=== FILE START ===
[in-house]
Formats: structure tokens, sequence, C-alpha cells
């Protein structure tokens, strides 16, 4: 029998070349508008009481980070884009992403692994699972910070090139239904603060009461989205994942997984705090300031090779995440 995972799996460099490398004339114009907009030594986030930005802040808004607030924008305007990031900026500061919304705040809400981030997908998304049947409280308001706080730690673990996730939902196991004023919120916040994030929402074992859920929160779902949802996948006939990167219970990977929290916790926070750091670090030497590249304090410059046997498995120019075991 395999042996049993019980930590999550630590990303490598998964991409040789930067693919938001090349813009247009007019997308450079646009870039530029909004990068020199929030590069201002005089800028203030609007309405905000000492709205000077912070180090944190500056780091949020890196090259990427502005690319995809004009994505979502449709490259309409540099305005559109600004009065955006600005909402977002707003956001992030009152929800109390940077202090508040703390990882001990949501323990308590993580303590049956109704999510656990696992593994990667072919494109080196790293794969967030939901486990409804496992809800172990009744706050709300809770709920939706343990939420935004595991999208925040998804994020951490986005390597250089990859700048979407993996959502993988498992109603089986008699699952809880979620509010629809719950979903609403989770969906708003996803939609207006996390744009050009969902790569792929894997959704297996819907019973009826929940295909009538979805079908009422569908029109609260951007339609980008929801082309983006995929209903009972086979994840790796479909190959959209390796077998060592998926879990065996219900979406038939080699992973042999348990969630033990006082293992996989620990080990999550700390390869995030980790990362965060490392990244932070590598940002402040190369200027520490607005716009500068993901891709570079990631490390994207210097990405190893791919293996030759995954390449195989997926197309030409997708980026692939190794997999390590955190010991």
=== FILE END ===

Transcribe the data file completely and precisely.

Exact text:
[in-house]
Formats: structure tokens, sequence, C-alpha cells
């Protein structure tokens, strides 16, 4: 029998070349508008009481980070884009992403692994699972910070090139239904603060009461989205994942997984705090300031090779995440 995972799996460099490398004339114009907009030594986030930005802040808004607030924008305007990031900026500061919304705040809400981030997908998304049947409280308001706080730690673990996730939902196991004023919120916040994030929402074992859920929160779902949802996948006939990167219970990977929290916790926070750091670090030497590249304090410059046997498995120019075991 395999042996049993019980930590999550630590990303490598998964991409040789930067693919938001090349813009247009007019997308450079646009870039530029909004990068020199929030590069201002005089800028203030609007309405905000000492709205000077912070180090944190500056780091949020890196090259990427502005690319995809004009994505979502449709490259309409540099305005559109600004009065955006600005909402977002707003956001992030009152929800109390940077202090508040703390990882001990949501323990308590993580303590049956109704999510656990696992593994990667072919494109080196790293794969967030939901486990409804496992809800172990009744706050709300809770709920939706343990939420935004595991999208925040998804994020951490986005390597250089990859700048979407993996959502993988498992109603089986008699699952809880979620509010629809719950979903609403989770969906708003996803939609207006996390744009050009969902790569792929894997959704297996819907019973009826929940295909009538979805079908009422569908029109609260951007339609980008929801082309983006995929209903009972086979994840790796479909190959959209390796077998060592998926879990065996219900979406038939080699992973042999348990969630033990006082293992996989620990080990999550700390390869995030980790990362965060490392990244932070590598940002402040190369200027520490607005716009500068993901891709570079990631490390994207210097990405190893791919293996030759995954390449195989997926197309030409997708980026692939190794997999390590955190010991």